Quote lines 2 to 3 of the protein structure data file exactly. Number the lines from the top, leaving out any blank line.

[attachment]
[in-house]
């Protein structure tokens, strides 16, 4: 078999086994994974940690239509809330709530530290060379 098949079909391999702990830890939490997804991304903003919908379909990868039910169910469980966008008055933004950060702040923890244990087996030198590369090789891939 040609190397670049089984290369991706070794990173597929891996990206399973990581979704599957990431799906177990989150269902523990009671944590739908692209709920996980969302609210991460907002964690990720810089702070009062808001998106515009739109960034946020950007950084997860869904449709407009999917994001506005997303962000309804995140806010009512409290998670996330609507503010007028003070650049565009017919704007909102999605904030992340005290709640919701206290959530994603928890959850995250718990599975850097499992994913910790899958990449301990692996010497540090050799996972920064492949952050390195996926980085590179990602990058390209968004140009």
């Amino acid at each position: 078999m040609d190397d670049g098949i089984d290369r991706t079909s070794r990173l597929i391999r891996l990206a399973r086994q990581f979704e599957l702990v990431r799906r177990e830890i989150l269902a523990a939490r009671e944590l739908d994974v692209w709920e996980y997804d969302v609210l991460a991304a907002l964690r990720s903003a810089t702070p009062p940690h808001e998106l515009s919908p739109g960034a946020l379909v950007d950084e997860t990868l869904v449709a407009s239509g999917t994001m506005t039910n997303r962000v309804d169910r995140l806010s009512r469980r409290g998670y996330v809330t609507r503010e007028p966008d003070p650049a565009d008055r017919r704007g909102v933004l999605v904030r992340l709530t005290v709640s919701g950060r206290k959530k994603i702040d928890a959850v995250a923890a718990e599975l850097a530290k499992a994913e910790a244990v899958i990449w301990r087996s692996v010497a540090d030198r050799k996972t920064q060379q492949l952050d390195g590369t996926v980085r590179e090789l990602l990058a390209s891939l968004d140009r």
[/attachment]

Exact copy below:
């Protein structure tokens, strides 16, 4: 078999086994994974940690239509809330709530530290060379 098949079909391999702990830890939490997804991304903003919908379909990868039910169910469980966008008055933004950060702040923890244990087996030198590369090789891939 040609190397670049089984290369991706070794990173597929891996990206399973990581979704599957990431799906177990989150269902523990009671944590739908692209709920996980969302609210991460907002964690990720810089702070009062808001998106515009739109960034946020950007950084997860869904449709407009999917994001506005997303962000309804995140806010009512409290998670996330609507503010007028003070650049565009017919704007909102999605904030992340005290709640919701206290959530994603928890959850995250718990599975850097499992994913910790899958990449301990692996010497540090050799996972920064492949952050390195996926980085590179990602990058390209968004140009």
């Amino acid at each position: 078999m040609d190397d670049g098949i089984d290369r991706t079909s070794r990173l597929i391999r891996l990206a399973r086994q990581f979704e599957l702990v990431r799906r177990e830890i989150l269902a523990a939490r009671e944590l739908d994974v692209w709920e996980y997804d969302v609210l991460a991304a907002l964690r990720s903003a810089t702070p009062p940690h808001e998106l515009s919908p739109g960034a946020l379909v950007d950084e997860t990868l869904v449709a407009s239509g999917t994001m506005t039910n997303r962000v309804d169910r995140l806010s009512r469980r409290g998670y996330v809330t609507r503010e007028p966008d003070p650049a565009d008055r017919r704007g909102v933004l999605v904030r992340l709530t005290v709640s919701g950060r206290k959530k994603i702040d928890a959850v995250a923890a718990e599975l850097a530290k499992a994913e910790a244990v899958i990449w301990r087996s692996v010497a540090d030198r050799k996972t920064q060379q492949l952050d390195g590369t996926v980085r590179e090789l990602l990058a390209s891939l968004d140009r």